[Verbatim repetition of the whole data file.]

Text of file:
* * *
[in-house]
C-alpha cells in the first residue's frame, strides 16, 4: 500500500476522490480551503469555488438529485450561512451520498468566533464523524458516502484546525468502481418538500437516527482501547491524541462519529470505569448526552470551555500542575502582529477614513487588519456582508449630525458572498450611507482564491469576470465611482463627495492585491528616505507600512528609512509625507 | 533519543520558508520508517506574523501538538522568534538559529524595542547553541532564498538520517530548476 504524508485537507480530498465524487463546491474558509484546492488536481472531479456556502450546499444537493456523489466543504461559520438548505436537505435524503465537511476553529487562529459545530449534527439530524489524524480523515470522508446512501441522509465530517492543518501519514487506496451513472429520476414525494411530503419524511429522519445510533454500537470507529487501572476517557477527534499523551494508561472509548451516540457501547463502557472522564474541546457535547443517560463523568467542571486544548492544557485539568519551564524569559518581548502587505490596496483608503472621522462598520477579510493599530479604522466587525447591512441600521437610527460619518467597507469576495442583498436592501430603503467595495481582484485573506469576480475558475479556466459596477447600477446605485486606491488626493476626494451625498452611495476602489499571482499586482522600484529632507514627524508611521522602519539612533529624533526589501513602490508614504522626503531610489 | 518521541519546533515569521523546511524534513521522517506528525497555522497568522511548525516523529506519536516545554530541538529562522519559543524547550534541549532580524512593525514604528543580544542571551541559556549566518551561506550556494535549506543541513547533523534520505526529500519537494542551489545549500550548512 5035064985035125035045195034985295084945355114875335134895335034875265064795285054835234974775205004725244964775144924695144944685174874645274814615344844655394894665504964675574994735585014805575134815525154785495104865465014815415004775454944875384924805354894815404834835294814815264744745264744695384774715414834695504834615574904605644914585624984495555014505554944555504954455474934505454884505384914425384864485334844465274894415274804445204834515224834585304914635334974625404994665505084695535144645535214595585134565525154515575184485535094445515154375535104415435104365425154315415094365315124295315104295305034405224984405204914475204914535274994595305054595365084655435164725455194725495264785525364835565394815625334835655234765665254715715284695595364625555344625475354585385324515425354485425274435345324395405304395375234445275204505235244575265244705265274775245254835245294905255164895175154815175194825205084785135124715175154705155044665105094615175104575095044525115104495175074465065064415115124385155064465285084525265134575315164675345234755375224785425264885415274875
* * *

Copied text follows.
[in-house]
C-alpha cells in the first residue's frame, strides 16, 4: 500500500476522490480551503469555488438529485450561512451520498468566533464523524458516502484546525468502481418538500437516527482501547491524541462519529470505569448526552470551555500542575502582529477614513487588519456582508449630525458572498450611507482564491469576470465611482463627495492585491528616505507600512528609512509625507 | 533519543520558508520508517506574523501538538522568534538559529524595542547553541532564498538520517530548476 504524508485537507480530498465524487463546491474558509484546492488536481472531479456556502450546499444537493456523489466543504461559520438548505436537505435524503465537511476553529487562529459545530449534527439530524489524524480523515470522508446512501441522509465530517492543518501519514487506496451513472429520476414525494411530503419524511429522519445510533454500537470507529487501572476517557477527534499523551494508561472509548451516540457501547463502557472522564474541546457535547443517560463523568467542571486544548492544557485539568519551564524569559518581548502587505490596496483608503472621522462598520477579510493599530479604522466587525447591512441600521437610527460619518467597507469576495442583498436592501430603503467595495481582484485573506469576480475558475479556466459596477447600477446605485486606491488626493476626494451625498452611495476602489499571482499586482522600484529632507514627524508611521522602519539612533529624533526589501513602490508614504522626503531610489 | 518521541519546533515569521523546511524534513521522517506528525497555522497568522511548525516523529506519536516545554530541538529562522519559543524547550534541549532580524512593525514604528543580544542571551541559556549566518551561506550556494535549506543541513547533523534520505526529500519537494542551489545549500550548512 5035064985035125035045195034985295084945355114875335134895335034875265064795285054835234974775205004725244964775144924695144944685174874645274814615344844655394894665504964675574994735585014805575134815525154785495104865465014815415004775454944875384924805354894815404834835294814815264744745264744695384774715414834695504834615574904605644914585624984495555014505554944555504954455474934505454884505384914425384864485334844465274894415274804445204834515224834585304914635334974625404994665505084695535144645535214595585134565525154515575184485535094445515154375535104415435104365425154315415094365315124295315104295305034405224984405204914475204914535274994595305054595365084655435164725455194725495264785525364835565394815625334835655234765665254715715284695595364625555344625475354585385324515425354485425274435345324395405304395375234445275204505235244575265244705265274775245254835245294905255164895175154815175194825205084785135124715175154705155044665105094615175104575095044525115104495175074465065064415115124385155064465285084525265134575315164675345234755375224785425264885415274875